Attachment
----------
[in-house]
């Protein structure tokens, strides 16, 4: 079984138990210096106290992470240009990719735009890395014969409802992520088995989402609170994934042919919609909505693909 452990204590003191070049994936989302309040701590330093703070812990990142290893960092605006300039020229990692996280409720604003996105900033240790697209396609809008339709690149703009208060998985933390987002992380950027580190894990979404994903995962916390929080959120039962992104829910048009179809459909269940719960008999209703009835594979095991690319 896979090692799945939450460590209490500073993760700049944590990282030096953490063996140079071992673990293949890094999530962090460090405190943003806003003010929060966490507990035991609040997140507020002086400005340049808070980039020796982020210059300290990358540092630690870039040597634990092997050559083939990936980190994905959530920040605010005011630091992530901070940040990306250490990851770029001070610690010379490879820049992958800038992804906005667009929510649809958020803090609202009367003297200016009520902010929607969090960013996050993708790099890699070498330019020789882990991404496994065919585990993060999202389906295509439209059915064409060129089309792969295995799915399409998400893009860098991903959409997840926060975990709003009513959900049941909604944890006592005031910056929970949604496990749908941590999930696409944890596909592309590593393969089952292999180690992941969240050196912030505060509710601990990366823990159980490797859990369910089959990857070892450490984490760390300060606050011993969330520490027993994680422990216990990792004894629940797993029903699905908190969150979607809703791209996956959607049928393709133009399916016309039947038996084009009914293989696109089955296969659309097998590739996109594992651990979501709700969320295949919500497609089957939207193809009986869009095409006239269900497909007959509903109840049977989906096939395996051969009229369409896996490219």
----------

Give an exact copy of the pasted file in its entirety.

[in-house]
């Protein structure tokens, strides 16, 4: 079984138990210096106290992470240009990719735009890395014969409802992520088995989402609170994934042919919609909505693909 452990204590003191070049994936989302309040701590330093703070812990990142290893960092605006300039020229990692996280409720604003996105900033240790697209396609809008339709690149703009208060998985933390987002992380950027580190894990979404994903995962916390929080959120039962992104829910048009179809459909269940719960008999209703009835594979095991690319 896979090692799945939450460590209490500073993760700049944590990282030096953490063996140079071992673990293949890094999530962090460090405190943003806003003010929060966490507990035991609040997140507020002086400005340049808070980039020796982020210059300290990358540092630690870039040597634990092997050559083939990936980190994905959530920040605010005011630091992530901070940040990306250490990851770029001070610690010379490879820049992958800038992804906005667009929510649809958020803090609202009367003297200016009520902010929607969090960013996050993708790099890699070498330019020789882990991404496994065919585990993060999202389906295509439209059915064409060129089309792969295995799915399409998400893009860098991903959409997840926060975990709003009513959900049941909604944890006592005031910056929970949604496990749908941590999930696409944890596909592309590593393969089952292999180690992941969240050196912030505060509710601990990366823990159980490797859990369910089959990857070892450490984490760390300060606050011993969330520490027993994680422990216990990792004894629940797993029903699905908190969150979607809703791209996956959607049928393709133009399916016309039947038996084009009914293989696109089955296969659309097998590739996109594992651990979501709700969320295949919500497609089957939207193809009986869009095409006239269900497909007959509903109840049977989906096939395996051969009229369409896996490219």